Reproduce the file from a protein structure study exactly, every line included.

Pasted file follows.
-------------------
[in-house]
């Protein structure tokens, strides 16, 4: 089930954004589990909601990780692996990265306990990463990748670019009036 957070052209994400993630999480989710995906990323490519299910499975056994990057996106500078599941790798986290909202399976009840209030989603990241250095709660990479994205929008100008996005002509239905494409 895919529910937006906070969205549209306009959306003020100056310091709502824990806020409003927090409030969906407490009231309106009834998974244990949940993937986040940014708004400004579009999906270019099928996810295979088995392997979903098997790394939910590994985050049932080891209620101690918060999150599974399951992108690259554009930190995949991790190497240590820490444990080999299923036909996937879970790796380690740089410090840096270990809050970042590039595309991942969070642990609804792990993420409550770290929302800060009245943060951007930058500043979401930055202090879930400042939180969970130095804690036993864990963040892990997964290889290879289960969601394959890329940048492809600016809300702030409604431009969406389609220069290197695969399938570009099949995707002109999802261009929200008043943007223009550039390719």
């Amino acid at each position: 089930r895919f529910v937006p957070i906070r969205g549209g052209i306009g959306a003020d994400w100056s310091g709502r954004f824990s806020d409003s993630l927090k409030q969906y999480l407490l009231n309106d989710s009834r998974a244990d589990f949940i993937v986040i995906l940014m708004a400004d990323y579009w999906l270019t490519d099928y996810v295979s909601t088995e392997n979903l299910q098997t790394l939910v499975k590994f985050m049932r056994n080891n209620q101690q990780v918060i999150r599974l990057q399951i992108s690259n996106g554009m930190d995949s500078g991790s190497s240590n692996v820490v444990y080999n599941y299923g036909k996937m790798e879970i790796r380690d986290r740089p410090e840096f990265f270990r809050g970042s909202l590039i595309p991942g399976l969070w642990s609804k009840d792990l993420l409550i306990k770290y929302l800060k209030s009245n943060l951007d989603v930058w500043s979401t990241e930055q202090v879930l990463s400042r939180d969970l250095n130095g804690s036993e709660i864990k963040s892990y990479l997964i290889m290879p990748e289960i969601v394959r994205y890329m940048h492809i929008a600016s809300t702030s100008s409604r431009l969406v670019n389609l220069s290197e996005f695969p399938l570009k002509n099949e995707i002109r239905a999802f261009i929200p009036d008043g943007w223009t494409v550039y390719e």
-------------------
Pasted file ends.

[in-house]
């Protein structure tokens, strides 16, 4: 089930954004589990909601990780692996990265306990990463990748670019009036 957070052209994400993630999480989710995906990323490519299910499975056994990057996106500078599941790798986290909202399976009840209030989603990241250095709660990479994205929008100008996005002509239905494409 895919529910937006906070969205549209306009959306003020100056310091709502824990806020409003927090409030969906407490009231309106009834998974244990949940993937986040940014708004400004579009999906270019099928996810295979088995392997979903098997790394939910590994985050049932080891209620101690918060999150599974399951992108690259554009930190995949991790190497240590820490444990080999299923036909996937879970790796380690740089410090840096270990809050970042590039595309991942969070642990609804792990993420409550770290929302800060009245943060951007930058500043979401930055202090879930400042939180969970130095804690036993864990963040892990997964290889290879289960969601394959890329940048492809600016809300702030409604431009969406389609220069290197695969399938570009099949995707002109999802261009929200008043943007223009550039390719």
């Amino acid at each position: 089930r895919f529910v937006p957070i906070r969205g549209g052209i306009g959306a003020d994400w100056s310091g709502r954004f824990s806020d409003s993630l927090k409030q969906y999480l407490l009231n309106d989710s009834r998974a244990d589990f949940i993937v986040i995906l940014m708004a400004d990323y579009w999906l270019t490519d099928y996810v295979s909601t088995e392997n979903l299910q098997t790394l939910v499975k590994f985050m049932r056994n080891n209620q101690q990780v918060i999150r599974l990057q399951i992108s690259n996106g554009m930190d995949s500078g991790s190497s240590n692996v820490v444990y080999n599941y299923g036909k996937m790798e879970i790796r380690d986290r740089p410090e840096f990265f270990r809050g970042s909202l590039i595309p991942g399976l969070w642990s609804k009840d792990l993420l409550i306990k770290y929302l800060k209030s009245n943060l951007d989603v930058w500043s979401t990241e930055q202090v879930l990463s400042r939180d969970l250095n130095g804690s036993e709660i864990k963040s892990y990479l997964i290889m290879p990748e289960i969601v394959r994205y890329m940048h492809i929008a600016s809300t702030s100008s409604r431009l969406v670019n389609l220069s290197e996005f695969p399938l570009k002509n099949e995707i002109r239905a999802f261009i929200p009036d008043g943007w223009t494409v550039y390719e």